Nwoko Battles Malaria in Antarctica

News from Cape Town, South Africa, indicated that the founder of Ned Nwoko Foundation and convener of the Malaria Eradication In Africa Project, Prince Ned Munir Nwoko, have left for Antarctica.

Although, there are no humans live in Antarctica permanently, only plants and animals that can live in cold live there. The animals include penguins, seals, nematodes, tardigrades and mites

However, about 1,000 to 5,000 people live through the year at the science stations in Antarctica.

The Antarctica expedition is in furtherance of his strong determination to lead a global fight for the eradication of malaria scourge, which according to the World Health Organisation affected some 219 million people worldwide in 2017, out of which 435,000 of them succumbed to the disease in that year.

Most of the reported deaths were from Africa, thereby making malaria parasite the single most deadly disease in the continent.

The founder of Ned Nwoko Foundation launched the ‘Malaria Eradication In Africa Project’ on December 18, 2019, during a world press conference held in Abuja, aimed to draw global attention to the scourge of disease.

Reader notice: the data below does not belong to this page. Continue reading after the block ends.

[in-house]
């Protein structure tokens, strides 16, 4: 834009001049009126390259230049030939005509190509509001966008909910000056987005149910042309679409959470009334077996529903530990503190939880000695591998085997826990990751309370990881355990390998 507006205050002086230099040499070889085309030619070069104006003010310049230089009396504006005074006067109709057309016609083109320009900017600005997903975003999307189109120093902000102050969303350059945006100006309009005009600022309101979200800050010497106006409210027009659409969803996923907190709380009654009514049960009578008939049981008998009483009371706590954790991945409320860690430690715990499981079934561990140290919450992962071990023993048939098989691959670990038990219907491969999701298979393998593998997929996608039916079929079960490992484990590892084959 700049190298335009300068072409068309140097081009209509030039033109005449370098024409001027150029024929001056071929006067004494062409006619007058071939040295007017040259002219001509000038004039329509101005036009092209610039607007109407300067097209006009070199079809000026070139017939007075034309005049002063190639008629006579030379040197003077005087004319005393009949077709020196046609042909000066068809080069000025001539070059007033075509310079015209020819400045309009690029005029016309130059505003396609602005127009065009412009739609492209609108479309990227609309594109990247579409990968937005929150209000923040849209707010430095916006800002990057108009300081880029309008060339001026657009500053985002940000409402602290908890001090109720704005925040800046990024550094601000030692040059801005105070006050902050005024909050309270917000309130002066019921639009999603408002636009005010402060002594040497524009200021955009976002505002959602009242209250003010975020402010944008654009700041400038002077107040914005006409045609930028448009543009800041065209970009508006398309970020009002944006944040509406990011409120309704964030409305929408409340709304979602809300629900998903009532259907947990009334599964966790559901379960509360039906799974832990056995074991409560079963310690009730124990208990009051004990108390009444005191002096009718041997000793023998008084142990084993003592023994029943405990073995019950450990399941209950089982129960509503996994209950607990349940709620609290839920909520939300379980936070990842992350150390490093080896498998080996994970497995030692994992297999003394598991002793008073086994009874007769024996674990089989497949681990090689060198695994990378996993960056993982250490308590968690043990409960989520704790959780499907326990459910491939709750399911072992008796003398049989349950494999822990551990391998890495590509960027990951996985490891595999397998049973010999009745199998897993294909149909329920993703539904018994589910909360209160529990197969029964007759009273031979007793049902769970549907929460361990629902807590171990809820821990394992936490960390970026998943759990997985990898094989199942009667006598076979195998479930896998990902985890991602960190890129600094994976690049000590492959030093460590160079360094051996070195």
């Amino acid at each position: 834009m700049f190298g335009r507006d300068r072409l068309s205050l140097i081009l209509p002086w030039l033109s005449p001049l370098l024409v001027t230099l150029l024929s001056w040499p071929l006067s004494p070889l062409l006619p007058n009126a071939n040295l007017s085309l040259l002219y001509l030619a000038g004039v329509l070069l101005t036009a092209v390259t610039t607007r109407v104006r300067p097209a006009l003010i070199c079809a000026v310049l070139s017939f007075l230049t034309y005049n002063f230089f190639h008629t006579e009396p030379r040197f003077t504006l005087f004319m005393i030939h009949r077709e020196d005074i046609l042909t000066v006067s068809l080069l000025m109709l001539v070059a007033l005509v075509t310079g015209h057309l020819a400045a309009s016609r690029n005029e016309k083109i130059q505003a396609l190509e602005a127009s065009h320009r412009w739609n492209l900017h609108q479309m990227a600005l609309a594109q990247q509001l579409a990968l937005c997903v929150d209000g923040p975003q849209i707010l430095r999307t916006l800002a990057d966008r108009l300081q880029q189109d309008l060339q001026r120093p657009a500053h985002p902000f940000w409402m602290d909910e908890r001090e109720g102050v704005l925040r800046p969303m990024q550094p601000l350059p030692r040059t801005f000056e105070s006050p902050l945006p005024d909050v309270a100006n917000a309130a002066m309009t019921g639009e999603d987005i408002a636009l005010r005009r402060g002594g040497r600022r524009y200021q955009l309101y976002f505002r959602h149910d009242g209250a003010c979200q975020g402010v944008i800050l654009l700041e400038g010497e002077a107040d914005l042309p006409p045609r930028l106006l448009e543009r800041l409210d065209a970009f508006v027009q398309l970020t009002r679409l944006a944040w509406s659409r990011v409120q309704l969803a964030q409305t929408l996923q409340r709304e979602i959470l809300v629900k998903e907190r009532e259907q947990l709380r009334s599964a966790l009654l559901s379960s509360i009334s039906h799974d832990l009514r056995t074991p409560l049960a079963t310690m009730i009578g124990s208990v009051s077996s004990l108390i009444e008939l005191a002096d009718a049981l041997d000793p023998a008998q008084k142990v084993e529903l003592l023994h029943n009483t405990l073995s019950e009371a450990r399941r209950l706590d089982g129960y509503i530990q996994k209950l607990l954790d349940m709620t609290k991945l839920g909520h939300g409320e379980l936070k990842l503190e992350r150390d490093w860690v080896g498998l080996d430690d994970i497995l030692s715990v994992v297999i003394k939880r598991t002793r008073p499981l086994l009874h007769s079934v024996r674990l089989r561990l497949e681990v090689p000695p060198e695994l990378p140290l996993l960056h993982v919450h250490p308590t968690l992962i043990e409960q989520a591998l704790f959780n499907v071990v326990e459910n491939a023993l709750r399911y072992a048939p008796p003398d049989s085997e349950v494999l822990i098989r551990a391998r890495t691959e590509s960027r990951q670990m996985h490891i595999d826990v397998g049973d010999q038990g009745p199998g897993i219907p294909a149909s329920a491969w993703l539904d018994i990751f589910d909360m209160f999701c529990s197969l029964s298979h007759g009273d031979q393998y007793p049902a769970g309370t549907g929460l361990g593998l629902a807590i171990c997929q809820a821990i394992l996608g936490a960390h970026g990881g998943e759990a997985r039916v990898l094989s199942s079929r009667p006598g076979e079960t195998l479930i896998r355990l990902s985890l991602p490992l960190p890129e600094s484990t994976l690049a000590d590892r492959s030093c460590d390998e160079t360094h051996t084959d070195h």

The foundation plans to fund research for malaria vaccine to the tune of $750,000 to be accessed by five universities across Africa and encourage African Heads of State to fumigate their environment simultaneously to reduce the population of mosquito, which is the disease vector.

The Antarctica Expedition, according to reports, will enable him interact with leading researchers working on more efficacy drugs for the control of the deadly disease.

Antarctica is important for science because of its profound effect on the Earth’s climate and ocean systems. Locked in its four kilometre-thick ice sheet is a unique record of what our planet’s climate was like over the past one million years.

Antarctic science has also revealed much about the impact of human activity on the natural world.

The discovery in 1985 by scientists at British Antarctic Survey (BAS) of the hole in the ozone layer above Antarctica revealed the damage done to the Earth’s atmosphere by man-made chemicals.

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